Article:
THE EDITOR: Ever so often the results of polls are published, informing the population as to the movement of the performance of a prime minister, in particular.
In this regard I am to point out that the constitutional imperatives in TT calls into question the veracity and, indeed, the usefulness of these polls which tend to single out the Prime Minister as being the “be all and the end all” of a government. He is not!
First let me point out that the statistical measurement in these polls (however designed) are subjective, not being an indication of contribution to a production line, for example, but rather the assumed outcome of pressures and counter-pressures in the political and economic spectrum.
Our Prime Minister, in the Westminster tradition, is chairman of the Cabinet — the policy-making entity — and, while his is vested with the duty to select its members, he is “primus inter pares” with this power to appoint being subject to such political realities as may exist even within his own political party.
Further, it is important to note that for a person to be appointed a minister in TT, he or she must be a member of the House of Representatives or of the Senate. Indeed, here is where the veracity of the polls which focus on the Prime Minister must be called into question for while our Prime Minister is vested with the power to nominate members of the Senate and have them appointed as ministers (as the case may be) he is constrained by being “saddled” with those people (whether or not they are appointed ministers) who had been elected to membership of the House at the last general election.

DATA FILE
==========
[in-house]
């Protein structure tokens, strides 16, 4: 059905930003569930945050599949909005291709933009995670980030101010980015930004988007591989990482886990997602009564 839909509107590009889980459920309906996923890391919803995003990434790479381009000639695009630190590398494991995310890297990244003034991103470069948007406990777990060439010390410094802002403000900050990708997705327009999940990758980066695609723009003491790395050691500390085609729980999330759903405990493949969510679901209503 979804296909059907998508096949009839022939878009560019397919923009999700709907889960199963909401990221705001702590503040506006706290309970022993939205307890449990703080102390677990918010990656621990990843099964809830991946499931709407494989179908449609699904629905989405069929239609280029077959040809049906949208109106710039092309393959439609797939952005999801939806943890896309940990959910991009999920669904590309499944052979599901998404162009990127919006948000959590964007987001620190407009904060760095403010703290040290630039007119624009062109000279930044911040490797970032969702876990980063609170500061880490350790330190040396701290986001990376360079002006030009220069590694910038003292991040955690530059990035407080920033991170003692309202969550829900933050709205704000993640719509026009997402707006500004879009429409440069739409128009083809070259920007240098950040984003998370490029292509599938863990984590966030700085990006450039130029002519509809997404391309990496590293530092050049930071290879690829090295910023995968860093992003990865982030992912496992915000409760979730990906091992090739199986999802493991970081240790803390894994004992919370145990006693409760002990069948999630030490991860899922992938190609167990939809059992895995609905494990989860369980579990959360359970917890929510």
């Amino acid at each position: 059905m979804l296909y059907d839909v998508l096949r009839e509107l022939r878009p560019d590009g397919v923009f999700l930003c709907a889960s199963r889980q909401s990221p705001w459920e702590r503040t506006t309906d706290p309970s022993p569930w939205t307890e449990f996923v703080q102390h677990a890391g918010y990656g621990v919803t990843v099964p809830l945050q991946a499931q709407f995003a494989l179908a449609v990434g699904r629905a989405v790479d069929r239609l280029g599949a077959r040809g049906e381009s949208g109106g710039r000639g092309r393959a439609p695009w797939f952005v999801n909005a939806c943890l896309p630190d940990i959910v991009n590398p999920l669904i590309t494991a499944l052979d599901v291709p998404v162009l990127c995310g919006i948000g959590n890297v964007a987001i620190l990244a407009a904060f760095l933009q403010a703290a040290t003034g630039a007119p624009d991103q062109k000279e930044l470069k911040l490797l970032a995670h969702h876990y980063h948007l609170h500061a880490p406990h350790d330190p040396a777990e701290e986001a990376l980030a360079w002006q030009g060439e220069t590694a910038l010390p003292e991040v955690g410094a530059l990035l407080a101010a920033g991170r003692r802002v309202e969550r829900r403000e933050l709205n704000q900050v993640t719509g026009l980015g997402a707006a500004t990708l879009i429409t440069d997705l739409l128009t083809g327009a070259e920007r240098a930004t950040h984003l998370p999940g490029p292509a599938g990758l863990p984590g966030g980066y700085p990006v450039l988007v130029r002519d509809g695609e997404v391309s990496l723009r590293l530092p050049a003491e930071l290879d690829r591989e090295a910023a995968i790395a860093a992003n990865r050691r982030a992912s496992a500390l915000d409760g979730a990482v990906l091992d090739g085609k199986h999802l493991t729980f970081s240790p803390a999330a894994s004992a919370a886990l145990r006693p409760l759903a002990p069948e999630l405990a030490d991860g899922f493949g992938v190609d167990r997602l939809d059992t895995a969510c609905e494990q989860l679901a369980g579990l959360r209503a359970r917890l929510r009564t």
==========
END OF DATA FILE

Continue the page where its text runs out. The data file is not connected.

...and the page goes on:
From the above, therefore, it must be clear that a poll which seeks to measure the performance of a prime minister, as prime minister, is of limited veracity and is seriously flawed, considering that:
(a) It fails to take into account and to measure the competence of Cabinet ministers with whose services the Prime Minister may wish to dispense but his being unable so to do perhaps not until the next general election. What this does is to demonstrate the importance of selection of candidates for a general election, an act which may nevertheless not guarantee the “throwing up” of people of the ilk originally expected.
(b) In any event, the result of the recent poll itself should take cognisance of the “vicissitudes” at its timing, especially those involving the inter-island ferry service. I need only direct attention to the fact that the Prime Minister is a Tobagonian.
(c) Why has a corresponding poll not been taken in respect of the Leader of the Opposition?
The upshot is that the taking of a poll which concentrates on the assumed performance of a prime minister of TT is of very little intrinsic value. Rather, it will be more meaningful if it were taken in respect of the Government as a complete entity.
ERROL OC CUPID